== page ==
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delegate

A delegate declaration defines a reference type that can be used to encapsulate a method with a specific signature. A delegate instance encapsulates a static or an instance method. Delegates are roughly similar to function pointers in C++; however, delegates are type-safe and secure.

This declaration takes the following form::

[attributes] [modifiers] delegate result-type identifier ([formal-parameters]);

where:

attributes (Optional)
Additional declarative information. For more information on attributes and attribute classes, see 17. Attributes.
modifiers (Optional)
The allowed modifiers are new and the four access modifiers.
result-type
The result type, which matches the return type of the method.
identifier
The delegate name.
formal-parameters (Optional)
Parameter list. If a parameter is a pointer, the delegate must be declared with the unsafe modifier.

Remarks

A delegate lets you pass a function as a parameter. The type safety of delegates requires the function you pass as a delegate to have the same signature as the delegate declaration. See the Delegates Tutorial for more information on using delegates.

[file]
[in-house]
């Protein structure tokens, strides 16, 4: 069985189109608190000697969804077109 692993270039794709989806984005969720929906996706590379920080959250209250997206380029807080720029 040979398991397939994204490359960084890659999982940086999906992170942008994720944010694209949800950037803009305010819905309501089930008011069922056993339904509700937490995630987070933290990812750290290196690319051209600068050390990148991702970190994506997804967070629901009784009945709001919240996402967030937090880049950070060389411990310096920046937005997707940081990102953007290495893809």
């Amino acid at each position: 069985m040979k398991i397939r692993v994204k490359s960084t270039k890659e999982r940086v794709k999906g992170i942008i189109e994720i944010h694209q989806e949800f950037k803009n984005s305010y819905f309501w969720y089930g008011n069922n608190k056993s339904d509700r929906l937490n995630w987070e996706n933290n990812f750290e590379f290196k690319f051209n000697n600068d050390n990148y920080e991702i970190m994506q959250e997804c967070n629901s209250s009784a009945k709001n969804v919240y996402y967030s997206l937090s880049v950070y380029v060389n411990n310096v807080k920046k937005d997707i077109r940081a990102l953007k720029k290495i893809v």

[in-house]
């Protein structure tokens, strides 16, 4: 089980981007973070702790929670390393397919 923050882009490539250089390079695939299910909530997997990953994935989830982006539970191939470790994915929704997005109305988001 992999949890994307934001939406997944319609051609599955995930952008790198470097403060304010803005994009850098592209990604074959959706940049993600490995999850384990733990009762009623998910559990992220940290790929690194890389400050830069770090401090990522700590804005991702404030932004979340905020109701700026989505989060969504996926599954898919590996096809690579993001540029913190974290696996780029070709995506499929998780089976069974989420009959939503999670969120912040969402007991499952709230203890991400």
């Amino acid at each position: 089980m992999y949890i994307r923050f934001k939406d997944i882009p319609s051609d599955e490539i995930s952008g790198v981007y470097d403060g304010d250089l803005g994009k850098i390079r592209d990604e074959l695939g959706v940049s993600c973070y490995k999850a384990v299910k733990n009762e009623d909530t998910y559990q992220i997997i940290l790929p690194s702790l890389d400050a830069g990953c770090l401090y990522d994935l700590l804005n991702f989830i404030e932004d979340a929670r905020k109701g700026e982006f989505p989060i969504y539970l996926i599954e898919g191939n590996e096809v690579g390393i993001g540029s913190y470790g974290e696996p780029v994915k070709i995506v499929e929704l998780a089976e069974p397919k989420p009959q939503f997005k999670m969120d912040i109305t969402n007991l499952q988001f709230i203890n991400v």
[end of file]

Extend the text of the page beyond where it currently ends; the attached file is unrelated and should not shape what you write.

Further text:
The Delegates Tutorial shows how to compose delegates, that is, create delegates from other delegates. A delegate that contains an out parameter cannot be composed.

Delegates are the basis for events.

For more information on delegates, see 15. Delegates.

Example 1

The following is a simple example of declaring and using a delegate.

// keyword_delegate.cs
// delegate declaration
delegate void MyDelegate(int i);

class Program
{
   public static void Main()
   {
      TakesADelegate(new MyDelegate(DelegateFunction));
   }

   public static void TakesADelegate(MyDelegate SomeFunction)
   {
      SomeFunction(21);
   }
   
   public static void DelegateFunction(int i)
   {
      System.Console.WriteLine("Called by delegate with number: {0}.", i);
   }
}

Output

Called by delegate with number: 21.

Example 2

In the following example, one delegate is mapped to both static and instance methods and returns specific information from each.

// keyword_delegate2.cs
// Calling both static and instance methods from delegates
using System;

// delegate declaration
delegate void MyDelegate();

public class MyClass 
{
   public void InstanceMethod() 
   {
      Console.WriteLine("A message from the instance method."); 
   }

   static public void StaticMethod() 
   {
      Console.WriteLine("A message from the static method.");
   }
}

public class MainClass 
{
   static public void Main() 
   {
      MyClass p = new MyClass();

      // Map the delegate to the instance method:
      MyDelegate d = new MyDelegate(p.InstanceMethod);
      d();

      // Map to the static method:
      d = new MyDelegate(MyClass.StaticMethod);
      d();
   }
}

Output

A message from the instance method.
A message from the static method.

See Also

C# Keywords | Reference Types | C. Grammar | Delegates Tutorial

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